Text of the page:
Safe gun storage counseling and lock distribution could lower military suicide rate

Safe gun storage counseling and lock distribution could lower military suicide rate
Michael Anestis, executive director of the New Jersey Gun Violence Research Center based at Rutgers and an associate professor of Urban-Global Public Health in the Rutgers School of Public Health Credit: Raymond Clinkscale, Rutgers School of Public Health

Military members who receive gun locks and lethal means counseling, which focuses on ways to limit a person's access to specific methods for suicide, are more likely to use a gun safe and unload firearms before they are stored, according to a Rutgers researcher.

The study was published in the American Journal of Public Health.

More than 60 percent of military suicides involve firearms. "Suicide mortality is higher in homes with a and the majority of military personnel do not store their firearms safely or report ," says Michael Anestis, executive director of the New Jersey Gun Violence Research Center based at Rutgers and an associate professor of Urban-Global Public Health in the Rutgers School of Public Health.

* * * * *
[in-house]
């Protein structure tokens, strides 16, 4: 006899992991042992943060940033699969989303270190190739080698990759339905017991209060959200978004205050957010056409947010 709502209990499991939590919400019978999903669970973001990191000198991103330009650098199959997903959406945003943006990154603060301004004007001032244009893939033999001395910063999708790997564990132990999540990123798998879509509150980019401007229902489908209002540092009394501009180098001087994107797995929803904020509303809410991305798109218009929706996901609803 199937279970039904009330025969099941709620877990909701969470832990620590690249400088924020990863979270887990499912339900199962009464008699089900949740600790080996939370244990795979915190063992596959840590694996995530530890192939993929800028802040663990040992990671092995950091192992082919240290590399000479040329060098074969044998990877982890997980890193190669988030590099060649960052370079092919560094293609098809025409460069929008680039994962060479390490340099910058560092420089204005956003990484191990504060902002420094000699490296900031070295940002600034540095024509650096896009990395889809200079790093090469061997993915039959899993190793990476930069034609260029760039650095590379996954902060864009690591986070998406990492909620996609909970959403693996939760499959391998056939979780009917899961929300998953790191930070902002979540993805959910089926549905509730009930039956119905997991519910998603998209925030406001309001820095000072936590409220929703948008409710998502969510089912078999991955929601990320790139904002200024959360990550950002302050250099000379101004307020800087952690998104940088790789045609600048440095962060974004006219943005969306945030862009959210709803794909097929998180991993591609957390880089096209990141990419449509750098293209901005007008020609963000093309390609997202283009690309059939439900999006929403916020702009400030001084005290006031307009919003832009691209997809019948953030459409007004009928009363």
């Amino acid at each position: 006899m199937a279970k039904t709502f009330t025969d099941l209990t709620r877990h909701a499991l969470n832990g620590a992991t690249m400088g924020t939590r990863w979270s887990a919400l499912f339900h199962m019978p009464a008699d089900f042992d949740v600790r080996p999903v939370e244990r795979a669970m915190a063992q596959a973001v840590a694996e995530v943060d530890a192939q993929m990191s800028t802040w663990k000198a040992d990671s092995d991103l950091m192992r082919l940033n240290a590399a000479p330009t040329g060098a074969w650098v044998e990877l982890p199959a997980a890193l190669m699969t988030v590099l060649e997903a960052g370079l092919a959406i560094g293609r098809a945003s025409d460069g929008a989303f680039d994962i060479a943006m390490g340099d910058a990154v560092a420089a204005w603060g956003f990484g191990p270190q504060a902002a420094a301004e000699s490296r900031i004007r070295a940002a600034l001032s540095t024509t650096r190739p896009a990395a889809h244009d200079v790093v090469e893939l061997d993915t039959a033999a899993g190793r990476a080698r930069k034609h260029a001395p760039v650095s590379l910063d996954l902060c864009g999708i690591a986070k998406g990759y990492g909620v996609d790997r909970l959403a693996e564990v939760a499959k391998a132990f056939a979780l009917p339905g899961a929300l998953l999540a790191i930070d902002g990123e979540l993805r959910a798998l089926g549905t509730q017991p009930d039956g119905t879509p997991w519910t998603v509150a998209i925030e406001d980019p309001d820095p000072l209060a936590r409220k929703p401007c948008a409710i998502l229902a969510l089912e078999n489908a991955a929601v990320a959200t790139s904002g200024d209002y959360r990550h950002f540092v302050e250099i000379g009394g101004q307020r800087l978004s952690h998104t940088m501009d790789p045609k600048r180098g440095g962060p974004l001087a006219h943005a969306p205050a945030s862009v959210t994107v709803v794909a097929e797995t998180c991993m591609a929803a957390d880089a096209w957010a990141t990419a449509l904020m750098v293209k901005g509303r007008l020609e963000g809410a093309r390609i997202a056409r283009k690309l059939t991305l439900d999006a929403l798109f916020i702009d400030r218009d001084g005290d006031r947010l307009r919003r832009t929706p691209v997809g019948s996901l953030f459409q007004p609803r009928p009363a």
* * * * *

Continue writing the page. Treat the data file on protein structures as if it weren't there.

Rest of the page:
The researchers tracked 232 firearm-owning members of the Mississippi National Guard who were divided into four groups: those who received lethal means counseling or health and stress counseling only or a combination of both types of counseling in addition to being given cable gun locks. They followed up at three and six months to assess how safe firearm storage practices improved.

They found that the combination of lethal means counseling and cable locks resulted in greater adoption of safe storage methods, such as storing firearms in a gun safe, using a locking device when the firearm is not in use and storing firearms unloaded.

Participants who received cable locks were about twice as likely to use locking devices. Those who received lethal means counseling alone increased their use of gun safes and locking devices by 40 percent over six months.

"The findings show that service members may benefit from lethal means and distribution of cable locks, perhaps at the point when a person enters the service," Anestis said.


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More information: American Journal of Public Health (2020). DOI: 10.2105/AJPH.2020.306019
Provided by Rutgers University
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